* Traders preparing for $21 bln 10-year note auction
* Slovakia EFSF vote could come Thursday, hopes high
* Global stocks rally spurs more selling in Treasuries
By Emily Flitter
NEW YORK, Oct 12 (Reuters) - Treasury prices fell on Wednesday as global stocks rallied on hopes that Europe’s financial crisis could soon be contained, while traders sold off Treasuries in preparation for a $21 billion auction of 10-year notes.
The 30-year Treasury bond saw the heaviest selling, losing two points in price in early trading. Yields on 10-year notes were at their highest since Sept 1, while 30-year yields returned to highs last seen Sept. 21.
Optimism appeared strong among market participants that European leaders would move to recapitalize struggling euro zone banks and would also succeed in expanding the European Financial Stability Fund. Slovakia is the only one of the 17 euro zone countries that must still approve the expansion of the EFSF, in a vote that could come as early as Thursday.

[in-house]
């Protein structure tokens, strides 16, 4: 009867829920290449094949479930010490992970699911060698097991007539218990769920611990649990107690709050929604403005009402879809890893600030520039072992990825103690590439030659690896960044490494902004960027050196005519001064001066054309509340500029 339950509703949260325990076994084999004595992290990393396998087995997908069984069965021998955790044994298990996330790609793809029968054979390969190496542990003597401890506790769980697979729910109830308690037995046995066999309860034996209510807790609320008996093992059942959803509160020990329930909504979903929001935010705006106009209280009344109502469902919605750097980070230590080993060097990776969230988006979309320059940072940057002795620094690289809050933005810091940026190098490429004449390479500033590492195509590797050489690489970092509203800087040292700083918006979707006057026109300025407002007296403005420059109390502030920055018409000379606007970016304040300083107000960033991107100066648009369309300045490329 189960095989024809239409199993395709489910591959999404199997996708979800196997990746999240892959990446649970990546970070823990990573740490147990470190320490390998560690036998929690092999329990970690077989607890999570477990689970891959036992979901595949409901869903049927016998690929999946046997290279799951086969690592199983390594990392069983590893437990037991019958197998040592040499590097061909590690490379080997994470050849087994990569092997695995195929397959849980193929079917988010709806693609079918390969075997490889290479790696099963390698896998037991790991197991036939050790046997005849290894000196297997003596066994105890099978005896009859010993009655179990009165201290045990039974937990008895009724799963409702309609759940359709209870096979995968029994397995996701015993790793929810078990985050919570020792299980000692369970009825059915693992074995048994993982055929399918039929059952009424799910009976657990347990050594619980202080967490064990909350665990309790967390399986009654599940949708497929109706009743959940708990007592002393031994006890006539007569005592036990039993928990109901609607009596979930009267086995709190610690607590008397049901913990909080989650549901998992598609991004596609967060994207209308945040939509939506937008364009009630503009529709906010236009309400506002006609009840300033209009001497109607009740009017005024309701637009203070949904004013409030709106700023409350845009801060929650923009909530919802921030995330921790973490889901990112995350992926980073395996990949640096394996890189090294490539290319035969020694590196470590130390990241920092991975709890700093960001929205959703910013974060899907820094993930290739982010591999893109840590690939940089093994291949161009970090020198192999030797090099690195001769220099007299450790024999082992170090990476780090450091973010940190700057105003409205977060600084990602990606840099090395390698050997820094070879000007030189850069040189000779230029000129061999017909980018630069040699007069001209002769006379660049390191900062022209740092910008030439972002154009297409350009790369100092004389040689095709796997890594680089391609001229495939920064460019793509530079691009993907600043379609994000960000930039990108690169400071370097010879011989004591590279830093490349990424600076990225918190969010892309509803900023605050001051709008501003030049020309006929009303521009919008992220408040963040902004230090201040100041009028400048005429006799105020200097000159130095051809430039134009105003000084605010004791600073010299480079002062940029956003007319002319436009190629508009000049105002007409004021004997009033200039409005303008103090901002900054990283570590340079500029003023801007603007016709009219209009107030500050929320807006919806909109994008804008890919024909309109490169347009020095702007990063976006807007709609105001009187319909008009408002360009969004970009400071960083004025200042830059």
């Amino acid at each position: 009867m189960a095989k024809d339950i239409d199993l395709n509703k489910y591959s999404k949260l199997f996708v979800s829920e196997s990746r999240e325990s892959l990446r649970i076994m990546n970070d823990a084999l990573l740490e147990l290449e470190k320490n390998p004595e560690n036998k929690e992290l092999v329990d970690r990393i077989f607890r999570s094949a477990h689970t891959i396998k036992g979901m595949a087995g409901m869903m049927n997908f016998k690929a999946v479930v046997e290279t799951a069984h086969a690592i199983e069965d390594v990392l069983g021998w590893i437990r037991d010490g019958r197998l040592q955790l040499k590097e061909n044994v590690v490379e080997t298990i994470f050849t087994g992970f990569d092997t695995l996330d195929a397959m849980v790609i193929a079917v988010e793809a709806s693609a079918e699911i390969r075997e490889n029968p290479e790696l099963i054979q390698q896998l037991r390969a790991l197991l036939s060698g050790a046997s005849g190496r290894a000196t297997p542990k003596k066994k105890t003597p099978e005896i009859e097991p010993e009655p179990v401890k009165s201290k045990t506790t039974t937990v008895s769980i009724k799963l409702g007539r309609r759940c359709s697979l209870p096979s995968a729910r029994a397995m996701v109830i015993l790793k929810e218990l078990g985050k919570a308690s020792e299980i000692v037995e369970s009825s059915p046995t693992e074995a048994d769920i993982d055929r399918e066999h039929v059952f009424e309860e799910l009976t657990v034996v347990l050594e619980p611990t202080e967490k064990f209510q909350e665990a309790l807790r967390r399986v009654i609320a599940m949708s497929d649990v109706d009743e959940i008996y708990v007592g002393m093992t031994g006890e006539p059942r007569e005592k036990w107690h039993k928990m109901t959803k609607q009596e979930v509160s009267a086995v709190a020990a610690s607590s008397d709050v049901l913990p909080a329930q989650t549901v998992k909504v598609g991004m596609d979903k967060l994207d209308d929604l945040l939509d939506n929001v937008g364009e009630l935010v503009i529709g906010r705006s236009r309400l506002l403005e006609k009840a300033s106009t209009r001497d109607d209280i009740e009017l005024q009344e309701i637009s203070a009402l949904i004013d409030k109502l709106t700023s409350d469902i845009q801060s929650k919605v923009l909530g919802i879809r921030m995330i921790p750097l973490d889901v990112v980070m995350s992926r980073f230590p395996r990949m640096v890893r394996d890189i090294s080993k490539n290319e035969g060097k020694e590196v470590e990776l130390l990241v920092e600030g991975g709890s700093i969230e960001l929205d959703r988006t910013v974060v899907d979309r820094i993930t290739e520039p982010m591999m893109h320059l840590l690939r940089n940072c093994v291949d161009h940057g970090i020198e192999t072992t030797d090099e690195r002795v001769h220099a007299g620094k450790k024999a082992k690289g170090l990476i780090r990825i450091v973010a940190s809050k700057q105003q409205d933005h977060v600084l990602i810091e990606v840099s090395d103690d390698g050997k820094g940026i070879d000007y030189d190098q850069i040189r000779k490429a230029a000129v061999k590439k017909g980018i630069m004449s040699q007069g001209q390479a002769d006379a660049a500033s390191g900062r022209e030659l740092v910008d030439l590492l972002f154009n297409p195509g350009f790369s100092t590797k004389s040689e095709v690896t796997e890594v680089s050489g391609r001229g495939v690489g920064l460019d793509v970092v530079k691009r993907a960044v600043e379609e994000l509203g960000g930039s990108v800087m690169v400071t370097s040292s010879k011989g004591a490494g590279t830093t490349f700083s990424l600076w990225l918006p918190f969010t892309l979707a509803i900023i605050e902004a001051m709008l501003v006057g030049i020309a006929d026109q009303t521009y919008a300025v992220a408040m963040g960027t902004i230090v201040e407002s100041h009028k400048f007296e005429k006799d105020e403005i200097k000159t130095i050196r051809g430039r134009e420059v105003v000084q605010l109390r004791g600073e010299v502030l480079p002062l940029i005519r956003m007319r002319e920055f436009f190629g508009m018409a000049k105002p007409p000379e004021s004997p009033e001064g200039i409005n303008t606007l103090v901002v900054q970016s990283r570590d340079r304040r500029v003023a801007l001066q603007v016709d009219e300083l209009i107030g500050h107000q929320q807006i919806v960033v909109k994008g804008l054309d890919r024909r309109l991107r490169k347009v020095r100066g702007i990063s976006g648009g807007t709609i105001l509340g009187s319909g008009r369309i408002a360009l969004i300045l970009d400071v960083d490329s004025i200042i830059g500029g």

George Goncalves, head of U.S. rates strategy at Nomura Securities in New York, said higher hopes for Europe and better U.S. economic data have “led to an overall risk-positive theme for US markets.”
That atmosphere was fueling selling in the Treasury market.
“We look for consolidation in the near term,” Goncalves wrote in a note to clients.
William O‘Donnell, head of U.S. rates strategy at RBS Securities in Stamford, Connecticut, said in a note to clients he saw several technical indicators for continued selling in Treasuries, especially in longer-dated securities. He pointed to bearish weekly momentum in 10s and 30s, and a break above the bull rate trendline on Tuesday by the 30-year yield.
“Long term Treasuries are at serious risk of surprising the crowd (me too) with the magnitude of ongoing back-up,” O‘Donnell wrote.
That sentiment could create some confusion around Wednesday’s auction. The Treasury Department will sell $21 billion in reopened 10-year notes at 1 p.m. (1700 GMT).
While selling ahead of an auction usually bodes well for demand at the auction, a widespread belief that yields are still too low could cause potential bidders to hang back.
Last month’s 10-year auction drew the lowest yield ever, at 2 percent. Wednesday morning’s trading brought 10-year yields to 2.22 percent, more the 20 basis points higher. Ten-year notes were last off 21/32 in price.
The 30-year bond was down two points in price and yielding 3.20 percent, up from 3.10 percent at Tuesday’s close.